# Integrate $\int x\sec^2(x)\tan(x)\,dx$

$$\int x\sec^2(x)\tan(x)\,dx$$ I just want to know what trigonometric function I need to use. I'm trying to integrate by parts. My book says that the integral equals $${x\over2\cos^2(x)}-{\sin(x)\over2\cos(x)}+C$$

• I'm not quite sure what you're asking for when you ask about "what trigonometric function I need to use". Could you clarify what you mean there? – Omnomnomnom Oct 25 '18 at 17:31

$$I=\int x\sec^2(x)\tan(x)dx$$ I will be walking you through this integral step-by-step.

First, we integrate by parts: $$u=x\\du=dx$$ And $$dv=\sec^2(x)\tan(x)dx$$ Which is an integral I'd like to demonstrate $$v=\int dv\\v=\int\sec^2(x)\tan(x)dx$$ For this, we will use a $$\omega$$-substitution. Let $$\omega=\tan(x)$$. Therefore, $$d\omega=\sec^2(x)dx$$, giving $$v=\int\omega d\omega=\frac{\omega^2}{2}\\v=\frac{\tan^2(x)}{2}$$ Next we finish our integration by parts: $$I=uv-\int vdu\\I=\frac{x\tan^2(x)}{2}-\int\frac{\tan^2(x)}{2}dx$$ Then we define $$A=\int\frac{\tan^2(x)}{2}dx$$, which gives $$I=\frac{x\tan^2(x)}{2}-A$$.

Here we go with the next integral: $$A=\int\frac{\tan^2(x)}{2}dx=\frac1{2}\int\tan^2(x)dx$$ Here we use a trig identity $$\tan^2(x)=\sec^2(x)-1$$. $$A=\frac1{2}\int(\sec^2(x)-1)dx=\frac1{2}\int\sec^2(x)dx-\frac1{2}\int dx$$ $$A=\frac{\tan(x)-x}{2}$$ Thus, $$I=\frac{x\tan^2(x)-(\tan(x)-x)}2$$ $$I=\frac{x\tan^2(x)-\tan(x)+x}2$$ And like always, add your constant: $$I=\frac{x\tan^2(x)-\tan(x)+x}2+C$$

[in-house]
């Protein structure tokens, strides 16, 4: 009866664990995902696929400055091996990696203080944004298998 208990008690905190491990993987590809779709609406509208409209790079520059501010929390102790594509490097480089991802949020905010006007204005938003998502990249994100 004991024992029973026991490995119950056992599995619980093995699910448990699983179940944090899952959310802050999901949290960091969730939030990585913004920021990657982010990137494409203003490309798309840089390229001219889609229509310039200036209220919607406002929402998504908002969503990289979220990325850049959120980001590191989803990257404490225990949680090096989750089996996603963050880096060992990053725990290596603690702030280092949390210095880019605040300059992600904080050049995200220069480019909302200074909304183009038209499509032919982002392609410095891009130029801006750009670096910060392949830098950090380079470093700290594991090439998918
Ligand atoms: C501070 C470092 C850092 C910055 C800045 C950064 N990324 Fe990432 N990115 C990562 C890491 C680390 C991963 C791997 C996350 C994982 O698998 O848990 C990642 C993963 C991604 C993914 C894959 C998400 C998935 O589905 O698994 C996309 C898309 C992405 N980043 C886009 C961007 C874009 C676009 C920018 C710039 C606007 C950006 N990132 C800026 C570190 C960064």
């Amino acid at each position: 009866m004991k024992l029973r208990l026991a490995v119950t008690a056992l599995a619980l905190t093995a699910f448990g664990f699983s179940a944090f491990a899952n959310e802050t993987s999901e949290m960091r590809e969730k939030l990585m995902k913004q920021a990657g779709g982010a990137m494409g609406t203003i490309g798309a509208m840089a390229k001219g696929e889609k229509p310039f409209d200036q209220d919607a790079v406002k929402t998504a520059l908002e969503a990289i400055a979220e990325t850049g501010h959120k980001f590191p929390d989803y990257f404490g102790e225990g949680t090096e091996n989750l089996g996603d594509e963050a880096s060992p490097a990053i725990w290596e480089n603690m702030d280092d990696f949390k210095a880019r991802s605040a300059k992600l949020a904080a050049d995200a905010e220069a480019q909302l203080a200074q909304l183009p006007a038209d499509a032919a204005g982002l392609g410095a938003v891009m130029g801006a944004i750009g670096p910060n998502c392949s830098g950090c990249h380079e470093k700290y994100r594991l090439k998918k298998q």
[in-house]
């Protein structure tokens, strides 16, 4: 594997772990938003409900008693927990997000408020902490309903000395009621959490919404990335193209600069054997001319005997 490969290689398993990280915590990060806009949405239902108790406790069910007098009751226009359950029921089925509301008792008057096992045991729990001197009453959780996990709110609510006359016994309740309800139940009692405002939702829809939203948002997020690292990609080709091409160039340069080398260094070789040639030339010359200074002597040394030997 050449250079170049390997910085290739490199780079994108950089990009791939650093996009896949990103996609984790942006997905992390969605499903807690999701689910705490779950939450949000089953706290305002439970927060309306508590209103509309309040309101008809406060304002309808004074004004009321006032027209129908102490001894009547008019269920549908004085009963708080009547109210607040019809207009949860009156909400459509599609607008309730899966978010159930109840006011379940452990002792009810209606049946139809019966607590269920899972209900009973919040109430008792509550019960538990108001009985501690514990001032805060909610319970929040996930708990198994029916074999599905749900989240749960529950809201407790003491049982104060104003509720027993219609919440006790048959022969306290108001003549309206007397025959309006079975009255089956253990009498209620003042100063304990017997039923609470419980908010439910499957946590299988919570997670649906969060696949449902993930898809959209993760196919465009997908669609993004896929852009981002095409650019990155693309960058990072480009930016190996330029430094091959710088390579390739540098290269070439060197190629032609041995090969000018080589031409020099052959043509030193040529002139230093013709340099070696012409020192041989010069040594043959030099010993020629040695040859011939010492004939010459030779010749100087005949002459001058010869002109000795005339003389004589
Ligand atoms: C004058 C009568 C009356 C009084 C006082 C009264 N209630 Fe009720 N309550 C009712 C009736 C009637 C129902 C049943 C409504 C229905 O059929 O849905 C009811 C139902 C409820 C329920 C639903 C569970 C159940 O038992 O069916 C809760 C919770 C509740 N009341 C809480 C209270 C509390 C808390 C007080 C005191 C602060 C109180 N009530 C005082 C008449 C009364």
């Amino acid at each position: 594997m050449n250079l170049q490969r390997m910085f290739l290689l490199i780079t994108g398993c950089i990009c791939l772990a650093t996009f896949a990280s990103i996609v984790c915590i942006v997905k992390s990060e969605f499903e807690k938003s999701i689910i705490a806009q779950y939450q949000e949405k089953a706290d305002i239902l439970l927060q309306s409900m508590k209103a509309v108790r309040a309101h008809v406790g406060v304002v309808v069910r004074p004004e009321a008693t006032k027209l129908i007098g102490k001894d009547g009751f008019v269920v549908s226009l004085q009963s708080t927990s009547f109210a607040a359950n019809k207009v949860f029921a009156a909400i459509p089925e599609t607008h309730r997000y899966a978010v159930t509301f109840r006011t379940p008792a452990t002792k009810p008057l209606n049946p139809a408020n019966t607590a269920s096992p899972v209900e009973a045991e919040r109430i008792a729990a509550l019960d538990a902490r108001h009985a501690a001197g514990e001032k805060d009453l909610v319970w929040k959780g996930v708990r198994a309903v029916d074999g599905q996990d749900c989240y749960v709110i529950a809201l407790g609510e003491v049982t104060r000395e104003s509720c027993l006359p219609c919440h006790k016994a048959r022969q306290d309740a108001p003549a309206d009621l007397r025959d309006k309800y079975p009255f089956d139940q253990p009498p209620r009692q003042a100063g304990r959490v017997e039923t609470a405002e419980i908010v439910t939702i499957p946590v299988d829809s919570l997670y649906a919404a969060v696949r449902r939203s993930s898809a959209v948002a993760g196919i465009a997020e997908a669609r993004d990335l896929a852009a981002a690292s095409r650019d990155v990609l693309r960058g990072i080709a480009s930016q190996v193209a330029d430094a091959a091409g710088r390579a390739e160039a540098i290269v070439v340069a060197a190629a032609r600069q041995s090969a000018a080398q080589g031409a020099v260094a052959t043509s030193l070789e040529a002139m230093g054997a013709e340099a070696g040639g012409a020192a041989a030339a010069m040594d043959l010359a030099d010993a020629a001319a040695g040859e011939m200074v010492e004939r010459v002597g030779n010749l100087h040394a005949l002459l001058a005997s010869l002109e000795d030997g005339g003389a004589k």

First you are going to need to use integration by parts... this will get the "x" out of the integral.

$$\int x\sec^2 x\tan x \ dx$$

$$u = x, dv = \sec^2 x\tan x \ dx\\ du = dx, v = \frac 12 \sec^2 x$$

How did I get v?

$$v = \int \sec^2 x\tan x\ dx$$

Now you will need to do a substitution $$w = \tan x, dw = \sec^2 x$$ or $$w = \sec x, dw = \sec x\tan x$$ either will work.

$$\int x\sec^2 x\tan x \ dx\\ \frac 12 x\sec^2 x - \frac 12 \int \sec^2 x\ dx\\ \frac 12 x\sec^2 x - \frac 12 \tan x + c$$

Given $$\int x\sec^2(x)\tan(x)\ dx$$

Apply Integration By Parts $$u=x$$ and $$v^{\prime}=\sec^2(x)\tan(x)$$

and you get $$\dfrac12\tan^2(x)-\int\dfrac12\tan^2(x)\ dx$$

Can you take it from here?

• Thanks for your reply 😀 – Henry Trancer Oct 25 '18 at 22:10

Let $$u = x, dv = \sec^2 x\tan xdx\implies v = \displaystyle \int\sec^2 x\tan xdx= \displaystyle \int \tan xd(\tan x)= \displaystyle \int wdw, w = \tan x$$. Can you put it together ?

Hint: With $$u = x$$ and $$dv = \sec^2 \tan(x)\,dx$$, we have $$\int u \,dv = uv - \int v \,du = \frac 12 x \tan^2 x - \int \tan^2 x\,dx$$ We can compute the integral of $$\sec^2 \tan(x)$$ with the $$u$$-substitution $$u = \tan(x)$$.